Families Of Veterans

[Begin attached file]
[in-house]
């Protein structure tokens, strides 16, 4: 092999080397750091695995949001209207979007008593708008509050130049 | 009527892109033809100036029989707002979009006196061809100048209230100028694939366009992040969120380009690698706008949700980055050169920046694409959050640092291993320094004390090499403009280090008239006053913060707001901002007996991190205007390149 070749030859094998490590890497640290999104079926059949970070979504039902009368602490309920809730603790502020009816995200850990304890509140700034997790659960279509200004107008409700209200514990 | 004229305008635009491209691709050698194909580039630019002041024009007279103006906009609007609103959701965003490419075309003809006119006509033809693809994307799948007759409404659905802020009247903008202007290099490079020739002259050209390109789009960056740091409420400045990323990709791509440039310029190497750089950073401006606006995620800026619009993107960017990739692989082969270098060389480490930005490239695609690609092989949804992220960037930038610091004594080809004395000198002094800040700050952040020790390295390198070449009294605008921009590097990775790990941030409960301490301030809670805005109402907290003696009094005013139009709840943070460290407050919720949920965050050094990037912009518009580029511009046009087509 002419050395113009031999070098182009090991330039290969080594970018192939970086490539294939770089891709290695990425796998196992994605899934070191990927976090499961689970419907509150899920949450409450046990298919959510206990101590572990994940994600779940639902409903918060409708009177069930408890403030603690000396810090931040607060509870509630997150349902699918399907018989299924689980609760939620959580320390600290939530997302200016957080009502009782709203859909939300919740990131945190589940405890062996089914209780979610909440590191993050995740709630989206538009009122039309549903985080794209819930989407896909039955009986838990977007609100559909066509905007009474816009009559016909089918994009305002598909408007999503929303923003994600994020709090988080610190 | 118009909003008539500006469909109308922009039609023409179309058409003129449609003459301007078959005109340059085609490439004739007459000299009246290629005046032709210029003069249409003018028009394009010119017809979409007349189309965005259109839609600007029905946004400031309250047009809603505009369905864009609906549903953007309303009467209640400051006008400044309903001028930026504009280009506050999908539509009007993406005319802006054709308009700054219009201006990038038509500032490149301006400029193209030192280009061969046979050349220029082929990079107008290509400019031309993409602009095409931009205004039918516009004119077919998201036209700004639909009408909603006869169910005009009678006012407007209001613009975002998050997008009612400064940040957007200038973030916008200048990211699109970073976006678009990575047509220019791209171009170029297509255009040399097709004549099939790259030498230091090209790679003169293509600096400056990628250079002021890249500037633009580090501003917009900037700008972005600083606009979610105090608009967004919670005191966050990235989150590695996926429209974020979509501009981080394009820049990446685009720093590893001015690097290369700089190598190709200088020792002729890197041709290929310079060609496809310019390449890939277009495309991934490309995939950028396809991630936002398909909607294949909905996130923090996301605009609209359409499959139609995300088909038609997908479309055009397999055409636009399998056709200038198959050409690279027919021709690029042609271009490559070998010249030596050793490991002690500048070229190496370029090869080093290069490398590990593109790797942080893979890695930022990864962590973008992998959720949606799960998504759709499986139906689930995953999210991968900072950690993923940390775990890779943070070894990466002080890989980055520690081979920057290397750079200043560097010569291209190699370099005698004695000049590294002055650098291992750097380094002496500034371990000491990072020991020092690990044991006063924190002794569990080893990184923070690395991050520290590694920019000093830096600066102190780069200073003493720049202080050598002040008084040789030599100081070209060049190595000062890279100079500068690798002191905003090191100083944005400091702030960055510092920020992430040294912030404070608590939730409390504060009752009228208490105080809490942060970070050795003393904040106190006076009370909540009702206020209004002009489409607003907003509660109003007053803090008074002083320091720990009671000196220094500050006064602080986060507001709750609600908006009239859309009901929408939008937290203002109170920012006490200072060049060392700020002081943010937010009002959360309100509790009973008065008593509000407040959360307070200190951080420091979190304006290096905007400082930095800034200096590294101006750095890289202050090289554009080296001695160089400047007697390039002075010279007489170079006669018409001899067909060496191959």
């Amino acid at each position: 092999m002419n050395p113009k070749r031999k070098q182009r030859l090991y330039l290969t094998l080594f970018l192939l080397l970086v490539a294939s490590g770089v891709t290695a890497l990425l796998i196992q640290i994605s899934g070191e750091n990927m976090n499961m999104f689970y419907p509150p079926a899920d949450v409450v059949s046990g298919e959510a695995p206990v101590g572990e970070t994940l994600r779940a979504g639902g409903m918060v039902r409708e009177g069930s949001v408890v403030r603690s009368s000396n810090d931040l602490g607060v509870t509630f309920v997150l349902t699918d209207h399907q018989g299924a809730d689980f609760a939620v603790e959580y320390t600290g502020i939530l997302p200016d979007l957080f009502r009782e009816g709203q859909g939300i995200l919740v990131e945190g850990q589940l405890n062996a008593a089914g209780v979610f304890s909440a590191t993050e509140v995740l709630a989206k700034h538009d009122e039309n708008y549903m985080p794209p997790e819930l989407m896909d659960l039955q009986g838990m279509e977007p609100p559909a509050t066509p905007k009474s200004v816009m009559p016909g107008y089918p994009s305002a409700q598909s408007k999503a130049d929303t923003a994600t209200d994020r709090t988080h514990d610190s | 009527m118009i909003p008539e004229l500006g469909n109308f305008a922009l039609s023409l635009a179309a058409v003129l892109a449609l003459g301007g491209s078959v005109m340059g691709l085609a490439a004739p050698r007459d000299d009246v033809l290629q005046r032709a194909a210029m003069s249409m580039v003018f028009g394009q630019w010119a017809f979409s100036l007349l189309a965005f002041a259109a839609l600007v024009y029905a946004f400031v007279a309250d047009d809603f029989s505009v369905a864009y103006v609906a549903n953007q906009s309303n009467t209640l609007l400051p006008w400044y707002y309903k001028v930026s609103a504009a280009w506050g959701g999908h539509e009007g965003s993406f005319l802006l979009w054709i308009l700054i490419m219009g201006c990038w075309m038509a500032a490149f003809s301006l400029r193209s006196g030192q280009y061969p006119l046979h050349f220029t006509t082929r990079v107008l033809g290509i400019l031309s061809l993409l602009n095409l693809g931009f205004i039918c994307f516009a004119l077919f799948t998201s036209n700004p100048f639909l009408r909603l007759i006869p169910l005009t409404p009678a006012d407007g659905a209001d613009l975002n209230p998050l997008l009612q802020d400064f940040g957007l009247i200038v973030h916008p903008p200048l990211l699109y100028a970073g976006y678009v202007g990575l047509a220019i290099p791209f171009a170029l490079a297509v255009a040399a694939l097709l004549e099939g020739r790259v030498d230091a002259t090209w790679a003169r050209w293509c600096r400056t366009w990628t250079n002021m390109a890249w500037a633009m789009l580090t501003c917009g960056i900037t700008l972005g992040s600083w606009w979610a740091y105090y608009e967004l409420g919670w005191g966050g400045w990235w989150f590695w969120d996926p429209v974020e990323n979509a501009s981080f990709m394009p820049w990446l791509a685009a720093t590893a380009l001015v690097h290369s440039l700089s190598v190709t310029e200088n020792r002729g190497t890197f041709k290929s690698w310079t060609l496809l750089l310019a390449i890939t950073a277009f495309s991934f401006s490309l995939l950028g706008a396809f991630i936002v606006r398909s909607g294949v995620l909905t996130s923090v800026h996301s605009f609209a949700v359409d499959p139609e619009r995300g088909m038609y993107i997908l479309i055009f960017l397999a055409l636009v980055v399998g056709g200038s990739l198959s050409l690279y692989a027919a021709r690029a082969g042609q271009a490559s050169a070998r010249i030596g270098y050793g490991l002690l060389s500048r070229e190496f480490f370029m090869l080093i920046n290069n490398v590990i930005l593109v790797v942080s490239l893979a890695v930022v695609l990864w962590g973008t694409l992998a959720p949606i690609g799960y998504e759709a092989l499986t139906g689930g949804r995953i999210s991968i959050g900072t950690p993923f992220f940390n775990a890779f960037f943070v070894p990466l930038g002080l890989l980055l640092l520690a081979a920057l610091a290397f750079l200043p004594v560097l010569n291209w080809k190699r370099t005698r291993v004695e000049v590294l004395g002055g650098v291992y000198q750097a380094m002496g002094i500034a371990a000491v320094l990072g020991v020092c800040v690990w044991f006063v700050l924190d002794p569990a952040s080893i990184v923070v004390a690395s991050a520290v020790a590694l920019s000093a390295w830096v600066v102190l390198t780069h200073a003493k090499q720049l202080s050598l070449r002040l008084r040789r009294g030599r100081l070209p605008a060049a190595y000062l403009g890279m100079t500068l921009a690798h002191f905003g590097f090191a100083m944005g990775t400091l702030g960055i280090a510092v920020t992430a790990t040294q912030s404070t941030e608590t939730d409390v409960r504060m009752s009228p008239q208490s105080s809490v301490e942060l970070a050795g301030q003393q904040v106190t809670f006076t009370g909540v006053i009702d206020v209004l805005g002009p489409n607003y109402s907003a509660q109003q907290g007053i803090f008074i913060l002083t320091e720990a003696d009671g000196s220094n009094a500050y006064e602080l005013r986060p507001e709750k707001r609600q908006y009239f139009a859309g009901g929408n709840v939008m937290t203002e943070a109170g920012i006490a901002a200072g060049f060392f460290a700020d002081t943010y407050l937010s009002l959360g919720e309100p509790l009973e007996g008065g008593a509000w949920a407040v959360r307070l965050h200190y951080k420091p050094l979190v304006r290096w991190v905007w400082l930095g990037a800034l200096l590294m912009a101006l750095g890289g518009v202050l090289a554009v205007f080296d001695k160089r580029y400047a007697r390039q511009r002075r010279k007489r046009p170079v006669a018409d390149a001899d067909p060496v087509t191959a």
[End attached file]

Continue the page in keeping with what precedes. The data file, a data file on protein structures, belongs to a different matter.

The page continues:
When a family member has completed service in the Armed Forces, it’s up to you to offer support and a listening ear as needed. Chances are the veteran in your life will want to be in a loving and understanding environment after deployment. Some former soldiers don’t want to talk about the things they’ve seen and endured while deployed and at war, which is why it’s up to families of veterans to recognize the signs that indicate that help and additional support is necessary. Families of veterans will sometimes have to set boundaries in order to help the former serviceman/women in their lives. Often, symptoms of post-traumatic stress disorder (one in every eight soldiers who returns home from a war has this condition, according to MSNBC), will include veterans having trouble sleeping through the night, or having emotional outbursts. As a family member, you may have to set guidelines for the veteran by creating a relaxing space in the home that the veteran can take advantage of any time of day or night without disturbing the rest of the family. Veterans may also have a distorted view of what it means be financially stable after returning home from war or deployment. You may have to meet with a financial counselor who specializes in teaching budget guidelines to families of veterans. This may include opening up a separate bank account until the veteran is more accustomed to civilian life or having a family budget meeting once a week. Financial advisors can also point families of veterans in the direction of monetary advantages that are available to those who have served in the military, such as home loans and money for college education. Families of veterans are encouraged to contact the local Department of Veteran Affairs branch for accessible resources that will make life for veterans and their loved ones more fulfilling.